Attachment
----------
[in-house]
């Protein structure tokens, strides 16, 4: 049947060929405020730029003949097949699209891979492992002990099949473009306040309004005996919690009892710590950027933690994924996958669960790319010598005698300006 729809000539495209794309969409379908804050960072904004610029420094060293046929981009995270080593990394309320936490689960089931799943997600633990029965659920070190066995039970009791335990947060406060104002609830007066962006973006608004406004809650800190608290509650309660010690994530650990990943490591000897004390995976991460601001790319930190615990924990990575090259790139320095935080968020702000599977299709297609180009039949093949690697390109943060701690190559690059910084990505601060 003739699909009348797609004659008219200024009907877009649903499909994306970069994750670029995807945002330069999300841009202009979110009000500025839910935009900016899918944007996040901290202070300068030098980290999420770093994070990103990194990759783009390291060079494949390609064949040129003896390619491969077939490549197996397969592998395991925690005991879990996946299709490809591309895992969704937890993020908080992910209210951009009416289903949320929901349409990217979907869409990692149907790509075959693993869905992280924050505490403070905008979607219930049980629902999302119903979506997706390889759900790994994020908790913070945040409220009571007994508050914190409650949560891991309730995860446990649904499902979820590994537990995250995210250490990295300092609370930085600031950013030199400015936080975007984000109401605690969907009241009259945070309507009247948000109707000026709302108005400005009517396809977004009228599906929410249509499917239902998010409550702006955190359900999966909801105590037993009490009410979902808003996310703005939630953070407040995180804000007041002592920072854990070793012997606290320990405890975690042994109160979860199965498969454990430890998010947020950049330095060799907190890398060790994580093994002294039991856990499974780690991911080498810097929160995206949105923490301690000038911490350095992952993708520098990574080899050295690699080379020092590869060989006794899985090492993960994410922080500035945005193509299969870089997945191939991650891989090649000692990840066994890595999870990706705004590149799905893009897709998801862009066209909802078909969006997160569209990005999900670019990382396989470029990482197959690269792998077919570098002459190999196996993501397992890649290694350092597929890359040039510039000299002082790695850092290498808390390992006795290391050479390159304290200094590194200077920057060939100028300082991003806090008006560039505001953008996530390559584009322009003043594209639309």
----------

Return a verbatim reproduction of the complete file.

[in-house]
């Protein structure tokens, strides 16, 4: 049947060929405020730029003949097949699209891979492992002990099949473009306040309004005996919690009892710590950027933690994924996958669960790319010598005698300006 729809000539495209794309969409379908804050960072904004610029420094060293046929981009995270080593990394309320936490689960089931799943997600633990029965659920070190066995039970009791335990947060406060104002609830007066962006973006608004406004809650800190608290509650309660010690994530650990990943490591000897004390995976991460601001790319930190615990924990990575090259790139320095935080968020702000599977299709297609180009039949093949690697390109943060701690190559690059910084990505601060 003739699909009348797609004659008219200024009907877009649903499909994306970069994750670029995807945002330069999300841009202009979110009000500025839910935009900016899918944007996040901290202070300068030098980290999420770093994070990103990194990759783009390291060079494949390609064949040129003896390619491969077939490549197996397969592998395991925690005991879990996946299709490809591309895992969704937890993020908080992910209210951009009416289903949320929901349409990217979907869409990692149907790509075959693993869905992280924050505490403070905008979607219930049980629902999302119903979506997706390889759900790994994020908790913070945040409220009571007994508050914190409650949560891991309730995860446990649904499902979820590994537990995250995210250490990295300092609370930085600031950013030199400015936080975007984000109401605690969907009241009259945070309507009247948000109707000026709302108005400005009517396809977004009228599906929410249509499917239902998010409550702006955190359900999966909801105590037993009490009410979902808003996310703005939630953070407040995180804000007041002592920072854990070793012997606290320990405890975690042994109160979860199965498969454990430890998010947020950049330095060799907190890398060790994580093994002294039991856990499974780690991911080498810097929160995206949105923490301690000038911490350095992952993708520098990574080899050295690699080379020092590869060989006794899985090492993960994410922080500035945005193509299969870089997945191939991650891989090649000692990840066994890595999870990706705004590149799905893009897709998801862009066209909802078909969006997160569209990005999900670019990382396989470029990482197959690269792998077919570098002459190999196996993501397992890649290694350092597929890359040039510039000299002082790695850092290498808390390992006795290391050479390159304290200094590194200077920057060939100028300082991003806090008006560039505001953008996530390559584009322009003043594209639309």